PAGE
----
Wednesday, February 18, 2009

Trombone Dixie (by special guest Honorio Barranco)

(on the photo : Rico Rodríguez)

Hello everyone. I’m Honorio Barranco and it’s an absolute honour for me receiving a River’s Invitation from Nicolas (I mean being invited to participate in his excellent blog). I consider Nicolas a very good friend of mine, although we never met face to face (but we can solve this for sure too). I respect a lot his opinions and his approach to music, always fresh and based on the feelings that music can produce and not in the “objective” values. Only a pearl from Nicolas taken from a debate on the Acclaimed Music forum (in which we both participate):

“What I value in music is personal expression (that's why I love blues and folk) and how it reaches your inner being, something that is far beyond the range of words and reason.” Well said, Nic.

I was doing some re-listening of The Specials, Tom Waits and Rubén Blades for the forum and I realized how much I love the sound of the trombone. Usually viewed as the poor companion of trumpet and sax, the ones that always gets all the attention, it has however a distinctive sound capable of sounding playful but sometimes sad (even funerary), humble but sometimes epic (even military), clumsy but sometimes warm (even sensual). Rummaging among my record collection I’ve found some jewels.

1. The Specials - Ghost Town (buy)(1981)

Rico Rodríguez (photo), of course. The only musician that participated actively in both original Jamaican ska and second wave British Two-Tone ska. This is the original 12” release including the excellent Rodríguez trombone solo at the end of the song.

2. Rubén Blades & Willie Colón - Ojos (buy)(1978)

Singer-songwriter Rubén Blades and fabulous trombone player Willie Colón recorded in 1978 “Siembra”, probably the best salsa album ever. Rubén put the songs but Willie put the thunderous brass arrangements with four trombone players playing simultaneously. If you want to see/listen a Colón trombone solo you might see “Juan Pachanga”.

3. Tom Waits - In the Neighborhood (buy)(1983)

The reverse of the rollicking music of Blades is that funeral march from Tom Waits’ masterpiece “Swordfishtrombones” (an appropriate album title, isn’t it?) and its ragged parade backed by bells, parade drum and… three trombones.

4. Goran Bregovic - Mesecina (buy)(1995)

Goran Bregovic formed his Wedding and Funeral band with gipsy musicians that played brass as loud as a buffalo stampede. And, although the solo parts were played by sax and trumpets (again), the tireless rhythm was supported by three trombones and a tuba. This song was part of the soundtrack for Emir Kusturica film Underground.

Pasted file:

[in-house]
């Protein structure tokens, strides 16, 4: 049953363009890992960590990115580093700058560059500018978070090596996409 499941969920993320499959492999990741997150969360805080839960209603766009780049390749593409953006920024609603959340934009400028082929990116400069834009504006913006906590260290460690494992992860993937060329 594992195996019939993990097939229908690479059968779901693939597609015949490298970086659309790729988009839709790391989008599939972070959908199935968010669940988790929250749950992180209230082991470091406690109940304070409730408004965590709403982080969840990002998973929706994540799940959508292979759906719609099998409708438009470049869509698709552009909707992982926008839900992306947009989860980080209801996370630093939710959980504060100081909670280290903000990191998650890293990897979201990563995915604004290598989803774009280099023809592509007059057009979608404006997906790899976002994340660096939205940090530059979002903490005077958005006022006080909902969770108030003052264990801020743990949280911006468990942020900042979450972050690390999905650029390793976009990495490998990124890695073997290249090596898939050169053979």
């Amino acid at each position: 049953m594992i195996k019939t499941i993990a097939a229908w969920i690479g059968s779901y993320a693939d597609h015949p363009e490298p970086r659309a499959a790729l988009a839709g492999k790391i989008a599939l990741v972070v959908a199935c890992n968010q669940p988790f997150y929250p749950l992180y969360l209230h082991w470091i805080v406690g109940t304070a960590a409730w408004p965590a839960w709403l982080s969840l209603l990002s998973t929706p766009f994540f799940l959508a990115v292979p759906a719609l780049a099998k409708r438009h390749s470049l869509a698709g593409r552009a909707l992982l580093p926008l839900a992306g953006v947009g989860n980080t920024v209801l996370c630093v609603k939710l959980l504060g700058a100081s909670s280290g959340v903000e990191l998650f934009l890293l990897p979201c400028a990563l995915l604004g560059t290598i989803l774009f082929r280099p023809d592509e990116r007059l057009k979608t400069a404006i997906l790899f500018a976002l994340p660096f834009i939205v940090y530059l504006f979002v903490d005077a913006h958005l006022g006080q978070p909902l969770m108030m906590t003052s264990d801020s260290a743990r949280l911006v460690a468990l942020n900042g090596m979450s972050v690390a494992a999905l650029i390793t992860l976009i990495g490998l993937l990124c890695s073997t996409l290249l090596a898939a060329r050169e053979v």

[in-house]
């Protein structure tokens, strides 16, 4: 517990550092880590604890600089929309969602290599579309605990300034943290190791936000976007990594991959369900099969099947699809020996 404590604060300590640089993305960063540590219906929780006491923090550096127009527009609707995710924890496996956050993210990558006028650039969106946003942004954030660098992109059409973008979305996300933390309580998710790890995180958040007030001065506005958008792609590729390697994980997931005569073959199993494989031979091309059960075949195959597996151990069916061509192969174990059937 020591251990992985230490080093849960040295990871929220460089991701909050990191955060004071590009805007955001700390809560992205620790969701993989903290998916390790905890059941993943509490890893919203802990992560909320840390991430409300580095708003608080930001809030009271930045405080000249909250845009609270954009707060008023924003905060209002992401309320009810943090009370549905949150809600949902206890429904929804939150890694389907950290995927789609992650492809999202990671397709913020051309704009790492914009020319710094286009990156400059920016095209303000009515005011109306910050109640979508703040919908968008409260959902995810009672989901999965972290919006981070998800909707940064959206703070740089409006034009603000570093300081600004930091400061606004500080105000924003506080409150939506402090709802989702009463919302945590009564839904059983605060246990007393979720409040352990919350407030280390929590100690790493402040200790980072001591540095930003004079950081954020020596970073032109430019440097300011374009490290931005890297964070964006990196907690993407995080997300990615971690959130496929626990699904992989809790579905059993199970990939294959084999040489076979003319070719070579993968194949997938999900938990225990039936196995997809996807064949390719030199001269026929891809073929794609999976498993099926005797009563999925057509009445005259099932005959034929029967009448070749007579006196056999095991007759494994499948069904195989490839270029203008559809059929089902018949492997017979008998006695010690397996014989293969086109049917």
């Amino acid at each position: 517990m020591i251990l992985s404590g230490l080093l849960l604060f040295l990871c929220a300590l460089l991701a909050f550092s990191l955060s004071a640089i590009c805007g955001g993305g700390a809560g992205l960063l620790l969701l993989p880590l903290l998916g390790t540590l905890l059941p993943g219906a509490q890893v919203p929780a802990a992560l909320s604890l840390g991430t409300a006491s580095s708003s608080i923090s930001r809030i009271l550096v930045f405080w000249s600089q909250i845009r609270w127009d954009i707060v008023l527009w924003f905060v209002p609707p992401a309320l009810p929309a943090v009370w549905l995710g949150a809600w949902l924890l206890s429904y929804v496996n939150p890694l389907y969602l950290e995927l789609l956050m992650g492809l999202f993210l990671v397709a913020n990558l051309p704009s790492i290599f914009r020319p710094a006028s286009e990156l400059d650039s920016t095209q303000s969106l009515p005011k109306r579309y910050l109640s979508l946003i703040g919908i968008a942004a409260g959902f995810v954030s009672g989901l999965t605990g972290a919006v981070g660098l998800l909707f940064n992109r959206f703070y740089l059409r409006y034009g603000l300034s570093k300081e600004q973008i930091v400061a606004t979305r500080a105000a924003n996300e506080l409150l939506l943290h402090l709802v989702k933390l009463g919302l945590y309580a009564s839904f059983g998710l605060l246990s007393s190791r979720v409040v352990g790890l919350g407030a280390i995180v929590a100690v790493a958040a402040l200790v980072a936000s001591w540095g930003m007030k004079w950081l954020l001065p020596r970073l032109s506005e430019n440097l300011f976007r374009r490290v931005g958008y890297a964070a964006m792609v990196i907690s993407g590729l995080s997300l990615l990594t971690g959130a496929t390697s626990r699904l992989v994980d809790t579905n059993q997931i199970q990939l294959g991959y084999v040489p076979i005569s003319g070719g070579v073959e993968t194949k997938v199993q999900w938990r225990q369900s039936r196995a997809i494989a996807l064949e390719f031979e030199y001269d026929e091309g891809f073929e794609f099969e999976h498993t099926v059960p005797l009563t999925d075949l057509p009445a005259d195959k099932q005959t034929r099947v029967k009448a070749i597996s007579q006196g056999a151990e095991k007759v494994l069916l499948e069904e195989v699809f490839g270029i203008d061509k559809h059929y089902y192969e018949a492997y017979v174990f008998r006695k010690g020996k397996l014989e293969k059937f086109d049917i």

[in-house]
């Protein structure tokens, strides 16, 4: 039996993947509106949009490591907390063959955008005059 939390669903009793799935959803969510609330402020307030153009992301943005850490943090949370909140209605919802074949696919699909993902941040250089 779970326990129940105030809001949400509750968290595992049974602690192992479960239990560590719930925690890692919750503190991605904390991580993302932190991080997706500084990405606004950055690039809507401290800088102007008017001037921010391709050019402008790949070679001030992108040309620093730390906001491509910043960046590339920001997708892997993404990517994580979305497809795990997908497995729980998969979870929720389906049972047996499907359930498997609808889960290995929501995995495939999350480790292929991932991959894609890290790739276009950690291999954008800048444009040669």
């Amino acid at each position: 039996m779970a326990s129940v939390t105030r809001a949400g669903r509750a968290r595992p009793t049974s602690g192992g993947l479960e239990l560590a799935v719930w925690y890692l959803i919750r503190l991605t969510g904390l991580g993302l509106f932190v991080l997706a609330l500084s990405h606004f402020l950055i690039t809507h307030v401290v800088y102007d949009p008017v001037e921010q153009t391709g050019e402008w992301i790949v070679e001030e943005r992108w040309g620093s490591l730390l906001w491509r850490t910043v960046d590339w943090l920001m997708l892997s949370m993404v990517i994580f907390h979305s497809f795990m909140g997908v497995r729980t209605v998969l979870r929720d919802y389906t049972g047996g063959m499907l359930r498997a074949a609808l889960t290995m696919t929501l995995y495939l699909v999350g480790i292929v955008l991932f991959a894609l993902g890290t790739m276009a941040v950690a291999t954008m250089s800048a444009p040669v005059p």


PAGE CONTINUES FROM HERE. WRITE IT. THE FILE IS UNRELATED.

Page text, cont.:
5. Chicago - You Are on My Mind (1976)

Jimmy Pankow was/is the trombone player of Chicago and occasional singer and songwriter too. Here we can see him singing his own (awesome) composition “You Are on My Mind” included in multiplatinum “Chicago X”. Sadly in this live version the original trombone solo has been substituted for a trumpet solo. You should check the studio version.

6. Jimmy Cleveland - Posterity (1958)

Jazz, of course. I admit that I’m cheating here, this is not on my record collection, I simply found it on youtube. But I had to post it, just listen to it and you will understand.

7. Serguey Prokovoev - Romeo and Juliet: Montagues and Capulets” (1936)

And classical, of course. My favourite classical piece ever here in a superb version for piano and trombone played by histrionic trombone virtuoso Christian Lindberg.

8. Sisa - Maniquí (1975)

The eccentric Catalonian singer-songwriter Jaume Sisa created a very own music style called by himself “galactic cabaret”. This love song to a mannequin exemplifies it perfectly with simultaneous solos of clarinet, sax, trumpet and trombone in the ragtime tradition.

9. Extremoduro - So payaso (1996)

Hard-rock with trombones? Why not? The Spanish band Extremoduro did it. And quite brilliantly.

10. The Beach Boys - Trombone Dixie (buy) (1990)

And, last but not least, a throw-away from the sessions of the acclaimed “Pet Sounds”, not officially released until 1990 (it was recorded in November of 1965). A refreshing way of ending this (incomplete and very personal) trombone Top 10.

Sorry, sorry, I need to post a bonus track. This is probably the best trombone solo ever, played during a Dizzy Gillespie birthday celebration by jazz virtuoso Slide Hampton

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